“The leaders of APC in Ekiti State are unaware of the idea. Again, we note that Hon. Ade Ajayi’s boss does not even believe that the position should be zoned to the South West as expressed on the national platform recently.

“All the states in the south of Nigeria deserve a shot at the Presidency if it is agreed upon by the national leaders of our party.

“Ekiti State Stakeholders Forum along with other eminent Yoruba leaders will canvas for the opportunity to produce the next President in 2023 from our zone.

“Adoption of an authentic, qualified, well known, humane and experienced Yoruba man is our goal, and we will play our part in accomplishing that task.”

Yarima

He was governor of Zamfara State from 1999 to 2007. He represented Zamfara West in the National Assembly and equally served as Deputy Minority Leader in the Senate. He is currently a member of the ruling APC.

Yarima is the only person to have declared his ambition to be president in 2023.

He had attempted before in 2007 but later stepped aside for President Buhari.

Recently, he told reporters in his Abuja residence that he would contest the 2023 presidency, insisting that the APC leaders did not reach any agreement before the 2015 general elections that there would be power rotation to the South at the expiration of President Buhari’s tenure in 2023.

If there is a zoning arrangement, it would most likely scuttle Yarima’s ambition, but the former governor seems determined to plod through, arguing that zoning was alien to the 1999 Constitution, the Electoral Act 2010 (as amended) and the APC’s Constitution.

He insists that no one could force him out of the race on grounds of zoning.

Umahi

Governor David Umahi of Ebonyi State is also one of the politicians from the South East believed to be interested in Buhari’s plum seat in 2023.

Umahi, who has been a top chieftain of the PDP for many years, recently defected to the ruling APC in a strategic move to position him for the 2023 presidency.

Although Umahi has said that his defection has nothing to do with any presidential ambition in 2023, pundits and political watchers are of the view that the Ebonyi governor was being economical with the truth.

In the fullness of time, it would be clear whether Umahi will throw his hat in the ring for the presidency or not

Abubakar

He was Vice President from 1999 to 2007 during the reign of President Olusegun Obasanjo.

He was the PDP presidential candidate in the 2019 general elections but lost to President Buhari.

Atiku, a business mogul and political heavyweight, is thought to have a deep pocket with political machinery and structures spread across the country.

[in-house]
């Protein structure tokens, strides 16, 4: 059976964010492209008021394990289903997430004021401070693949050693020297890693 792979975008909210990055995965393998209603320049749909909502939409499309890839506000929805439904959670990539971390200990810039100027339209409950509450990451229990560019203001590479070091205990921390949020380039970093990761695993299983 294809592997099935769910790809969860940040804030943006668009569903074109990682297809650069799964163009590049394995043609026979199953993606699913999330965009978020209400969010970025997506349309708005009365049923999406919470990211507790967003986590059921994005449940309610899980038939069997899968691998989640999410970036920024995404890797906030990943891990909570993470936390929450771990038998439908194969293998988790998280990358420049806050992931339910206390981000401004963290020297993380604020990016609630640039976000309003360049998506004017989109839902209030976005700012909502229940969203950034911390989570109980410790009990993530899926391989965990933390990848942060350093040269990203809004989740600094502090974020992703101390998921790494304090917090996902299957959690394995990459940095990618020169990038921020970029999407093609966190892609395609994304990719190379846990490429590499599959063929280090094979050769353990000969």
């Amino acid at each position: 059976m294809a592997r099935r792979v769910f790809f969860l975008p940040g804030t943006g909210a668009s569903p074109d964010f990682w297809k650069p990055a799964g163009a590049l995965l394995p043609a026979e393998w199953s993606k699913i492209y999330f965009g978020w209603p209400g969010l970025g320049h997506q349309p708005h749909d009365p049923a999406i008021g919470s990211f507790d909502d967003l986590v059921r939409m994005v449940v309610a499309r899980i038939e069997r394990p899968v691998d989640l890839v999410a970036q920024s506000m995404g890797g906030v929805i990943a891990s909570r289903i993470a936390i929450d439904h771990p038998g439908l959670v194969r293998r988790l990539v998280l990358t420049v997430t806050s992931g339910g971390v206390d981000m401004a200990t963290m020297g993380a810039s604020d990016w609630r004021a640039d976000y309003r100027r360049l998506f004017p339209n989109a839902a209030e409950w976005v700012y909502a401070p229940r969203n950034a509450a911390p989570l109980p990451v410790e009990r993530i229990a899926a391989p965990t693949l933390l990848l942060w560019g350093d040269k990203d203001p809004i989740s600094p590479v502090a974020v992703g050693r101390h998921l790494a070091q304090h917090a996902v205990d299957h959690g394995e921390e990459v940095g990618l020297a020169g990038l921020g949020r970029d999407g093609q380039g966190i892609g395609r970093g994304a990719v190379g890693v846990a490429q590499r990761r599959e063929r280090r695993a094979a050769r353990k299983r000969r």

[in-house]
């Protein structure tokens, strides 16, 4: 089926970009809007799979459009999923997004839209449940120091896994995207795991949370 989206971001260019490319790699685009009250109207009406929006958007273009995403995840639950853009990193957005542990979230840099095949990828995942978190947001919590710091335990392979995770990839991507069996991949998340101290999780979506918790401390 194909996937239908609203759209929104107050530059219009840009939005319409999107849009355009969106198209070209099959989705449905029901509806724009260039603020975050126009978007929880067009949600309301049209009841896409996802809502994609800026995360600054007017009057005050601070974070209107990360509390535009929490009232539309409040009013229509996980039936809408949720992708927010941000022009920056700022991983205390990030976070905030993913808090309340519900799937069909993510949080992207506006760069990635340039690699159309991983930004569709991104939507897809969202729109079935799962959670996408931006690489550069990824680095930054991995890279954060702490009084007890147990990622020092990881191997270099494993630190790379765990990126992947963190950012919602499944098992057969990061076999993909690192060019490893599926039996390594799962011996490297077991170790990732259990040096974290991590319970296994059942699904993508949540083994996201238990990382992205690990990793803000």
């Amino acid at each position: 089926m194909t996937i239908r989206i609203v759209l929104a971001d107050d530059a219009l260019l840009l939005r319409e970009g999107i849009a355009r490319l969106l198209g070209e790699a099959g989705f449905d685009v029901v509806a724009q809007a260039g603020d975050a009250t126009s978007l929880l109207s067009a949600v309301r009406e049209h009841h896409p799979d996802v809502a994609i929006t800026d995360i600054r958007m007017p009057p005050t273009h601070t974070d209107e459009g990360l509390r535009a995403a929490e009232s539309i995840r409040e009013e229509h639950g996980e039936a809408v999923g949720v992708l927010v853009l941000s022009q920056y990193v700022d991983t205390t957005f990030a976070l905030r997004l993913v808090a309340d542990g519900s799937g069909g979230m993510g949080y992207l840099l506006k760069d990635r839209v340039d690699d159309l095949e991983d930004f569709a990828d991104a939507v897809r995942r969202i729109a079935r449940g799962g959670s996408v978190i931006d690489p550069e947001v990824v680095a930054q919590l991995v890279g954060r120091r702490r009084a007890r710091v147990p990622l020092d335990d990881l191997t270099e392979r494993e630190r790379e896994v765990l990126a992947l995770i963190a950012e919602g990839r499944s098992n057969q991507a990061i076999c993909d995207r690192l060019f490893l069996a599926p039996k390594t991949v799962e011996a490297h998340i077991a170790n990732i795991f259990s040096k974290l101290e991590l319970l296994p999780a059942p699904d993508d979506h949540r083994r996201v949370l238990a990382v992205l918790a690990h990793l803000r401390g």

He ran for governor of Adamawa State first in 1990 and again in 1998 (when he won, before being picked as Vice Presidential candidate) and was a presidential candidate of the defunct Action Congress (AC) in the 2007 presidential elections.

He contested the PDP presidential ticket before the 2011 general elections but did not make it.

In 2014, he joined the APC ahead of the 2015 presidential elections and contested the presidential primaries but lost to President Buhari.

He later supported President Buhari’s run to Aso Rock. After being sidelined by the APC, he re-turned to the PDP in 2017 and secured the party’s presidential ticket for the 2019 general elections.

Though Atiku has not openly declared his intention to contest in 2023, indications show that he would.

He has been a constant critic of the Buhari administration and his son, Adamu Atiku, had in June 2020, said that his father would contest again in 2023.

Adamu, who spoke at the presentation of his scorecard as Commissioner for Works and Energy in Adamawa State, said, “I don’t see anything wrong with my father contesting for the presidency.

“In 2023, my father will be aspiring to the Number One office in the land because he has been an astute, strategic, master politician for almost four decades,” he said.

Kwankwaso

Pundits believe Senator Rabiu Musa Kwankwaso, a two-term former governor of Kano State, is likely to pursue his presidential ambition again in 2023.

Though the former Minister of Defence has not declared interest yet, he has, at different times, sought the presidential ticket of both the APC and the PDP but lost to President Buhari and former Vice President Atiku respectively.

Kwankwaso, who enjoys widespread support in Kano, is the leader of the Kwankwasiyya political movement.

He was in the Social Democratic Party (SDP) in the 1990s, rubbing shoulders with the likes of the late General Shehu Yar’adua, his former boss Senator Magaji Abdullahi, Babagana Kingibe, Atiku Abubakar, Bola Tinubu, late Tony Anenih, late Chuba Okadigbo, Abdullahi Aliyu Sumaila and late Lamidi Adedibu amongst others.

Tambuwal